B.C. Jobs Plan ignores the Island, Trevena says

MLA says the idea to create the plan was good but the plan itself was a let down for this area of the province.

  • Sep. 27, 2011 2:00 p.m.

The B.C. Jobs Plan misses the North Island completely, according to North Island MLA Claire Trevena.

Premier Christy Clark unveiled the plan last week, and although Trevena said the idea to create the plan was good, the plan itself was a let down for this area of the province.

“Canada may start in B.C., but the first land mass you get to is Vancouver Island and the Liberal Job Plan seems to ignore Vancouver Island,  which is very troubling if this is their approach for economic development, that a large section of the province with a very high population base is ignored,” said Trevena.

The plan says that with a population of 727,422, the Vancouver Island/Coast region can expect 152,600 job openings in the next 10 years. However, Trevena said these numbers are hard to quantify.

“Having targets is very important but you’ve got to make sure that you have the jobs,” explained Trevena. “Are we going to see jobs created in Campbell River where we need jobs?”

The plan outlines the expansion of the mining industry, boosting B.C.’s exports, and losing ‘red tape’ making it easier for businesses to invest here, among other things. But, Trevena pointed out that the plan focuses on expanding  raw resources exports, like logs, too much.

“There is no value added in this jobs plan and that is what is very damaging for the North Island,” she said. “Having value added is what makes a community.”

The North Island has only one specialty mill; no large sawmill or pulp mill. Trevena also said the plan misses new possibilities for job creation in this area, like investing in tidal power, or new ways to expand the aquaculture industry. The B.C. Jobs Plan website states that by 2020 there will be over one million job openings, and 75 per cent of those jobs will require post-secondary education and training. Although Trevena said that it’s positive that Clark wants to increase the number of international students by 50 per cent over four years, there is no mention of making education more affordable for people on the North Island or the rest of the province.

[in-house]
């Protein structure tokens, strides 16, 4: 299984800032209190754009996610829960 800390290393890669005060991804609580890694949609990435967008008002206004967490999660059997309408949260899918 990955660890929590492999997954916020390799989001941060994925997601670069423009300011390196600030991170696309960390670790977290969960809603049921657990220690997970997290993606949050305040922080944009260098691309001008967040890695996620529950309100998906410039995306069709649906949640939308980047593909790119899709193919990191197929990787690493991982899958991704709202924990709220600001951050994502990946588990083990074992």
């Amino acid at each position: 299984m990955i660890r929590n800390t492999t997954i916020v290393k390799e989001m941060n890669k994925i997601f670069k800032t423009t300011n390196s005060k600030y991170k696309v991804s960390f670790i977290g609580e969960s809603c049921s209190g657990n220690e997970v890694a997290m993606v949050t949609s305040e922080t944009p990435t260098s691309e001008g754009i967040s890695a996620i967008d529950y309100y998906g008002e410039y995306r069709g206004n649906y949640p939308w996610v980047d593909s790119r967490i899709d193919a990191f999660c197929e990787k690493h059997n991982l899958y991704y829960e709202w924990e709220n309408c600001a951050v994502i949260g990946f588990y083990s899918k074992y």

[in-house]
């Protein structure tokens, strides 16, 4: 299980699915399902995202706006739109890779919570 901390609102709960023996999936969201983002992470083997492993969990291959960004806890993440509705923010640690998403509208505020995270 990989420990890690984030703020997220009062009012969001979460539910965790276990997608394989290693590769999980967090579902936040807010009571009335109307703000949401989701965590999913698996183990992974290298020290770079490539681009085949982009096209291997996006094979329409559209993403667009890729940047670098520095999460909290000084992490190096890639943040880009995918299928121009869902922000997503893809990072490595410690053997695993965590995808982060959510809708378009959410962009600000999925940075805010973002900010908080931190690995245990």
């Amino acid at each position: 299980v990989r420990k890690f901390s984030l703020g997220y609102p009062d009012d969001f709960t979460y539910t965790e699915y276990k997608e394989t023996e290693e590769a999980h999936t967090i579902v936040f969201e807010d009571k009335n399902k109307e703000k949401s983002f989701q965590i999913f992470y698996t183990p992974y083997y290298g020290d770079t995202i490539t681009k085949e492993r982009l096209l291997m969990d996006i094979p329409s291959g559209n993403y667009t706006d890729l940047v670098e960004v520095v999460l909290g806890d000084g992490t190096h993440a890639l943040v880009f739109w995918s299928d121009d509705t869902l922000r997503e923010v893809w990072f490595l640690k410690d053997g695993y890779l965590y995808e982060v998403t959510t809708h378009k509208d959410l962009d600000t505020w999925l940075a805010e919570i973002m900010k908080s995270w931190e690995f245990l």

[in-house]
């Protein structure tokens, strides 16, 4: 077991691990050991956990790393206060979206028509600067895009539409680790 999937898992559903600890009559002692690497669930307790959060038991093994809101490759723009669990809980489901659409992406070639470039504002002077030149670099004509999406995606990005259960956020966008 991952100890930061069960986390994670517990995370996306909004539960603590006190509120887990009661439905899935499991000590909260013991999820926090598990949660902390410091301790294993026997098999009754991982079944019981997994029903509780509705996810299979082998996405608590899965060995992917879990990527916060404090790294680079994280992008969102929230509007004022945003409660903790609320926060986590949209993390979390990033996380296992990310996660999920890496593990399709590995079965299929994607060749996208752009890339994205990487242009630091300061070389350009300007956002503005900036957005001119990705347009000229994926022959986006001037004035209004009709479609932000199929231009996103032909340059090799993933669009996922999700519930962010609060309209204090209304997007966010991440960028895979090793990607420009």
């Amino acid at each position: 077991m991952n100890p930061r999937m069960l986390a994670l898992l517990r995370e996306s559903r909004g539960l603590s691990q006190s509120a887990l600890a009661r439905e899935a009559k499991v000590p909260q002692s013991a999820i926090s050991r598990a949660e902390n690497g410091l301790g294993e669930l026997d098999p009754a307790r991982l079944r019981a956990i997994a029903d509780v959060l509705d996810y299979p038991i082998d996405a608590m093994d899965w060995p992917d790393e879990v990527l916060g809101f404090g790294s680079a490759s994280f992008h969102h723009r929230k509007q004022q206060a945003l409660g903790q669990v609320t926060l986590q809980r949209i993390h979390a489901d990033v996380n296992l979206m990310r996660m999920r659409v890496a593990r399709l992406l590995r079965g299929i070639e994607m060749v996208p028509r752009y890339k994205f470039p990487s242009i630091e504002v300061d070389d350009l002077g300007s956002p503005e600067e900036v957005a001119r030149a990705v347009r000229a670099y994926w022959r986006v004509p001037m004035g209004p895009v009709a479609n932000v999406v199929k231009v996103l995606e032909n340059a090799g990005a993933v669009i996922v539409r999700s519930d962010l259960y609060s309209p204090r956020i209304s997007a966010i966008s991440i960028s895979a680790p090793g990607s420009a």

“The cost of education, it’s been spiraling out of control really,” said Trevena. “It’s all very well to attract students from abroad but this isn’t the way that you actually grow your skilled workforce for your communities.

“We’ve got to make sure that there are B.C. people who can fill B.C. jobs.”

The plan also sets out investments in a redevelopment project in Prince Rupert and a road and rail infrastructure project in Deltaport, but Trevena pointed out that there was no investment on Vancouver Island.

“What we ended up with is very broad brush strokes really missing the mark, not looking at the specifics of what can work for communities,” said Trevena. “We will start Canada at Vancouver and forget the Island is what we’ve seen.”

 

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